While FERPA generally permits the nonconsensual disclosure of properly designated “directory information” (e.g., name, address, phone number, grade level) when parents or eligible students have not opted out of such a disclosure, it does not permit an educational institution to disclose “directory information” on students that is linked to non-directory information (such as information regarding a student’s illness). For instance, an educational institution may not disclose directory information on all students who are receiving special education services or those who have been absent from school.

Therefore, unless a specific FERPA exception applies, educational institutions should prepare consent forms for parents and eligible students to sign to allow the potential sharing of this type of information if they create, or intend to create, a tracking or monitoring system to identify an outbreak before an emergency is recognized.

No. FERPA only permits nonconsensual disclosures of PII from students’ education records under the health or safety emergency exception to “appropriate parties” (such as public health officials) whose knowledge of the information is necessary to protect the health or safety of students or other individuals. While the media may have a role in alerting the community of an outbreak, they are not “appropriate parties” under FERPA’s health or safety emergency exception because they generally do not have a role in protecting individual students or others at the educational institution. “Appropriate parties” in this context are normally parties who provide specific medical or safety attention, such as public health and law enforcement officials.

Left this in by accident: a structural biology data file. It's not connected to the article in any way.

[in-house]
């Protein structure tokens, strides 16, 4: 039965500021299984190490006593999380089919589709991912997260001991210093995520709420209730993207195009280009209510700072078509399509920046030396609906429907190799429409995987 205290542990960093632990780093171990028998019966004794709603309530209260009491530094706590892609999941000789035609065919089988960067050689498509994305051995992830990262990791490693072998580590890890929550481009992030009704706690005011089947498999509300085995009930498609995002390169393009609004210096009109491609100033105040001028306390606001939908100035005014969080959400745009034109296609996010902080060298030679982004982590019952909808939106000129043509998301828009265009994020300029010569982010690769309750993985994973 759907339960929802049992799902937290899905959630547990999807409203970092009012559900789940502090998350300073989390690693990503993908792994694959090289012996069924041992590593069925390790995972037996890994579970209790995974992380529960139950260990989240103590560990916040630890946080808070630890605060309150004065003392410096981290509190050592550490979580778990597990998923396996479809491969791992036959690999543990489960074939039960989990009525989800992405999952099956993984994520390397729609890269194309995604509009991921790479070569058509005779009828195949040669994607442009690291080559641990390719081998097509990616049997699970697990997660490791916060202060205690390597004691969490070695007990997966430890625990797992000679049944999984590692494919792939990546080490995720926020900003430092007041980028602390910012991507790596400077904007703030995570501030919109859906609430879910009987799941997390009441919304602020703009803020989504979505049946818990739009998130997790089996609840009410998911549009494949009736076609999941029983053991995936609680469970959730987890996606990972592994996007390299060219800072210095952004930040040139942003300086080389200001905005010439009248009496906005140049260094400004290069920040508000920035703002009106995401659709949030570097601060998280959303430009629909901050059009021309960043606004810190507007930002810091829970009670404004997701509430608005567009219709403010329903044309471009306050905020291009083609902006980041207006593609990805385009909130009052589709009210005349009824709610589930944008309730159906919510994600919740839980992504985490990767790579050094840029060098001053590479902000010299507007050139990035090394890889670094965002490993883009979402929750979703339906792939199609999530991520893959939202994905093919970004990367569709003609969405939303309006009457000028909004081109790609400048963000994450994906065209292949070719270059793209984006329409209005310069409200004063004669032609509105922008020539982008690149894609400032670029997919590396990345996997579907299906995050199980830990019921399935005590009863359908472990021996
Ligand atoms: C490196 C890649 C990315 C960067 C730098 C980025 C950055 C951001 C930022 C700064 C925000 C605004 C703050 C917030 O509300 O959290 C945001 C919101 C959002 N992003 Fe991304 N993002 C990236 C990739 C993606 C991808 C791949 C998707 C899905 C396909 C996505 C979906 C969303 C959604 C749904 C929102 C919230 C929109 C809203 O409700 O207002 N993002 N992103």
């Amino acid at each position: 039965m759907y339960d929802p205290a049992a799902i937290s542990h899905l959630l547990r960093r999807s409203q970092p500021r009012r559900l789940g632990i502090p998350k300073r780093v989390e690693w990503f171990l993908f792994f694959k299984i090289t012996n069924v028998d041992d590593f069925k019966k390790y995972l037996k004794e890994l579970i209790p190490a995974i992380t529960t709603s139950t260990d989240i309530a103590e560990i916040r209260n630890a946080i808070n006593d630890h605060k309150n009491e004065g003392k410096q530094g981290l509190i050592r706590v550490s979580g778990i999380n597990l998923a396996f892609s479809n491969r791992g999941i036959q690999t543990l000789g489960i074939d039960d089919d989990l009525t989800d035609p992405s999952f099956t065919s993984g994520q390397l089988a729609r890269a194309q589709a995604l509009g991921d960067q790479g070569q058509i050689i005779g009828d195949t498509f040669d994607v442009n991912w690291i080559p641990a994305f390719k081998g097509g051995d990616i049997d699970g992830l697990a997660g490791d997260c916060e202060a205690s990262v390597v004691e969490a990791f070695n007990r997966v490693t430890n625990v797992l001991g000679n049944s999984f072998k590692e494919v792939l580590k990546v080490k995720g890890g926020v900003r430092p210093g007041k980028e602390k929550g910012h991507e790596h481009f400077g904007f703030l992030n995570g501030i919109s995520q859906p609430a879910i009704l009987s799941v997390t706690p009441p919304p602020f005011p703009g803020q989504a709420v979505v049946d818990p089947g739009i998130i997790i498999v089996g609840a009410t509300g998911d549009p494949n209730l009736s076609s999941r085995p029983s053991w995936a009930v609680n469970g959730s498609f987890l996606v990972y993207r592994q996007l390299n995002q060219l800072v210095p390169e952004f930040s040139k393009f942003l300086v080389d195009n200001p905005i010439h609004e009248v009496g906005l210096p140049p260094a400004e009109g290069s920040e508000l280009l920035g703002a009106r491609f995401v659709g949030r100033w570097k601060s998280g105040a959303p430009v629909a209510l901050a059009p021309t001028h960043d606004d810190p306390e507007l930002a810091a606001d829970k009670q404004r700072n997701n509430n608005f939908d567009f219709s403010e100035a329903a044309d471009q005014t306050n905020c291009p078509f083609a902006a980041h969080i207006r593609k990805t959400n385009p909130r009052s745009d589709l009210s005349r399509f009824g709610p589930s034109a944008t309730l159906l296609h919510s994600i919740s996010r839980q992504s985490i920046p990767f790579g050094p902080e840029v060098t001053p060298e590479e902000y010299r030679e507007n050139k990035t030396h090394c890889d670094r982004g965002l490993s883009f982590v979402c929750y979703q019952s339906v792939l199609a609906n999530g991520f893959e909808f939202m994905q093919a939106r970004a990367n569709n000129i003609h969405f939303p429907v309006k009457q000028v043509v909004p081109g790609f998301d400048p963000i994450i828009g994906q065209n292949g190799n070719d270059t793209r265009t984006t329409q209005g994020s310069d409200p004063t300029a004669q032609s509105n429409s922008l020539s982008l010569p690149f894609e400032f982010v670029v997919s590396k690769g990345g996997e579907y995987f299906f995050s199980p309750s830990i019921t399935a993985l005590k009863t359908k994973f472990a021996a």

In most cases, it is sufficient to report the fact that an individual in the school has been determined to have COVID-19, rather than specifically identifying the student who is infected. School notification is an effective method of informing parents and eligible students of an illness in the school. For settings in which parents are primarily doing drop-offs and pick-ups, posting signs on the doors may be effective. In other settings, sending home or emailing a notification may also be effective. These methods serve to notify parents and eligible students of a potential risk, which may be particularly important for students who may be more susceptible to infection or to developing severe complications from an infection, and to alert parents to look for symptoms in their own children and eligible students to more closely monitor themselves for symptoms.